Selective retransmission (occasionally called "selective repeat") is an ARQ protocol, used to request retransmission of lost or corrupt packets in a communications network.
As the most complicated of the three ARQ protocols, selective retransmission requires more resources to implement than either stop and wait or go-back N. However, selective retransmission is more bandwidth efficient than go-back N, and as a sliding window protocol, it is more delay efficient than stop and wait. Operation is similar to go-back N: several sequence numbered packets are normally in flow at any given time, and retransmissions are requested by explicit or implicit negative acknowlegements. The difference is that this protocol only resends the requested packets, and any received successfully since need not be retransmitted.
Selecting Your Retransmissions
Clearly, there must be some way of determining which packets require retransmission. The most straightforward way to do this is to wait for a numbered negative acknowledgement -- either explicit, from the receiver, or implicit, from a timer -- and resend the packet indicated. This works, but if several packets are corrupted in a row, as can occur quite frequently on a lossy link, equally many acknowledgements need to be sent. Especially on high-latency links, this is quite inefficient.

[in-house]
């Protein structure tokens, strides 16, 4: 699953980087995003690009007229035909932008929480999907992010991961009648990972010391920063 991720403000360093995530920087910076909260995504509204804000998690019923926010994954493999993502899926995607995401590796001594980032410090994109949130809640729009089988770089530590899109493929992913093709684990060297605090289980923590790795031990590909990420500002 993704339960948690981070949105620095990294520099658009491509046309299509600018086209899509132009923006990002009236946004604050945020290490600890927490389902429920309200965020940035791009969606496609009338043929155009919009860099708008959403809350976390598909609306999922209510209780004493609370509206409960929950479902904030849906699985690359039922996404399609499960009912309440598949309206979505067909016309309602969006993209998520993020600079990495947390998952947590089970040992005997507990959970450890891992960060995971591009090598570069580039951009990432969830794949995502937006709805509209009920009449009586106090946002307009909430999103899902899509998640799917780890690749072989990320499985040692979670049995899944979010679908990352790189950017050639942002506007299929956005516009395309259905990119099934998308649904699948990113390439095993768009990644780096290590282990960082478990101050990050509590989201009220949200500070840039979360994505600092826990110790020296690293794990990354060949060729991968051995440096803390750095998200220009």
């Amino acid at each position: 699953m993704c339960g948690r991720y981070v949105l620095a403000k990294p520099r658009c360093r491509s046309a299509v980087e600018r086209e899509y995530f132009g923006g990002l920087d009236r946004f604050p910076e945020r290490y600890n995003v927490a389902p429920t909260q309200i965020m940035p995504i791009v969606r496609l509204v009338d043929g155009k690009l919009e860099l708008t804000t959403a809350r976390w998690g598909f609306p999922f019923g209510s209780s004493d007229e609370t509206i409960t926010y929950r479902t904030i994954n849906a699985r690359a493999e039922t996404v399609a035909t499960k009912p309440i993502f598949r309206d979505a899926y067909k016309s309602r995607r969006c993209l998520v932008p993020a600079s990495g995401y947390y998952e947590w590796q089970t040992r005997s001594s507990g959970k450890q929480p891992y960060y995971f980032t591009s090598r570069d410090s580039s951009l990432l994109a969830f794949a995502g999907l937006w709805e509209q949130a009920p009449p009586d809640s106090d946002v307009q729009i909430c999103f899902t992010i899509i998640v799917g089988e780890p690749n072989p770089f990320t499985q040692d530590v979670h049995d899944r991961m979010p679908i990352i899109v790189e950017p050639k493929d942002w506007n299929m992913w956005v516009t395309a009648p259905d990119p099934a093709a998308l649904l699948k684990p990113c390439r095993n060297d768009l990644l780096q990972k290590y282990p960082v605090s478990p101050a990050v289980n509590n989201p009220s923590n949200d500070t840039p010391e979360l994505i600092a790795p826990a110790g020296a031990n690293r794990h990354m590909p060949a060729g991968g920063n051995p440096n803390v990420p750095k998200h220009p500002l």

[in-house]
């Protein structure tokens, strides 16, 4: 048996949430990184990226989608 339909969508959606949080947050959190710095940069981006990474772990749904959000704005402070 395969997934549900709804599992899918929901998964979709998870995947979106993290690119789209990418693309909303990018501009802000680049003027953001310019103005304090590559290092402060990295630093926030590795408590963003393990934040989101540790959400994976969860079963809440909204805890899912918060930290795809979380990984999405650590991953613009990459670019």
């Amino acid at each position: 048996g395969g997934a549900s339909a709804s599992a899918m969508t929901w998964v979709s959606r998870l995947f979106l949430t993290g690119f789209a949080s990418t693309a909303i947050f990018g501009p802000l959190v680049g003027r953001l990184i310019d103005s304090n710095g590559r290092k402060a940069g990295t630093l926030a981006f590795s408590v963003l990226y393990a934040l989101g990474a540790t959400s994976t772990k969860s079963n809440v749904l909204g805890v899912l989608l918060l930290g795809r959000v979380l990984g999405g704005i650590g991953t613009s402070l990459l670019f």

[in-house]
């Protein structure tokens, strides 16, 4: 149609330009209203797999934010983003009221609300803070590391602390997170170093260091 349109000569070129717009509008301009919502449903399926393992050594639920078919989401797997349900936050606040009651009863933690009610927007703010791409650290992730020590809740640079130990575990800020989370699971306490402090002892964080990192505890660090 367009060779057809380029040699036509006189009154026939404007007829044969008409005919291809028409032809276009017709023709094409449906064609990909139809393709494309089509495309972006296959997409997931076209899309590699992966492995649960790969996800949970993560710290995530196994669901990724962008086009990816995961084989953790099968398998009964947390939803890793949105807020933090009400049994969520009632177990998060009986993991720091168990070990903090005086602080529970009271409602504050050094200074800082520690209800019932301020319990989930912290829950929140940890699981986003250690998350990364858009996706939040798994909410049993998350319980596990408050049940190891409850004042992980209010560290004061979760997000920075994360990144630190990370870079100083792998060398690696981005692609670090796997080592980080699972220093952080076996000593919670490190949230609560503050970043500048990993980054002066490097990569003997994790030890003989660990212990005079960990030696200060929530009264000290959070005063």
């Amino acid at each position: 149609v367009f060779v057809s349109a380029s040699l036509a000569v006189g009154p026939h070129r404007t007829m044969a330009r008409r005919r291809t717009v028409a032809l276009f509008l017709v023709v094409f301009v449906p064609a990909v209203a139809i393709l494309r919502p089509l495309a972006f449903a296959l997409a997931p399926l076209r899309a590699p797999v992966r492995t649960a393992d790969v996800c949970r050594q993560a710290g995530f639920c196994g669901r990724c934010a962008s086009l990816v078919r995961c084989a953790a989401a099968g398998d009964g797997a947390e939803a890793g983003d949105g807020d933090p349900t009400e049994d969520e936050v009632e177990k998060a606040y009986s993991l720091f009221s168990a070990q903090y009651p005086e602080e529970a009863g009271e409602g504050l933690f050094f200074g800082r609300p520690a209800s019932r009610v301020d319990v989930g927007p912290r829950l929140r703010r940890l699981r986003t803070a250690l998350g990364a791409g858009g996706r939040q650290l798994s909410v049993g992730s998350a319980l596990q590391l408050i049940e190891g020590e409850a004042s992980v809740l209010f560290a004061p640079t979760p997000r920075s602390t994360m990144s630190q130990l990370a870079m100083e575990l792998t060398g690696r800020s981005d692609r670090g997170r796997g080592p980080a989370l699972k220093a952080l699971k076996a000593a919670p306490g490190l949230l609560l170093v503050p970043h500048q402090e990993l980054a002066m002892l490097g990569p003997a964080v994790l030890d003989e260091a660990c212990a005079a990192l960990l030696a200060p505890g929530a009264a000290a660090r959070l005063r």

One common way around this is to use a bitmap representing the receive window, with missing or corrupted packets indicated as binary ones. This is known as a selective ACK or SACK bitmap, and is used in protocols such as TCP (with options described in RFC 2018) and GPRS LLC. Obviously, a large receive window will require a large bitmap to be sent in the SACK packet; in the case where only one packet requires retransmission, it may be more efficient to send a single numbered NAK.
Even without a SACK bitmap, selective retransmission is very bandwidth efficient. Sending multiple small acknowledgement packets is far better than sending multiple data packets.
"RFC 2018: TCP Selective Acknowledgement Options", Mathis/Mahdavi/Floyd/Romanow, Sun Microsystems, October 1996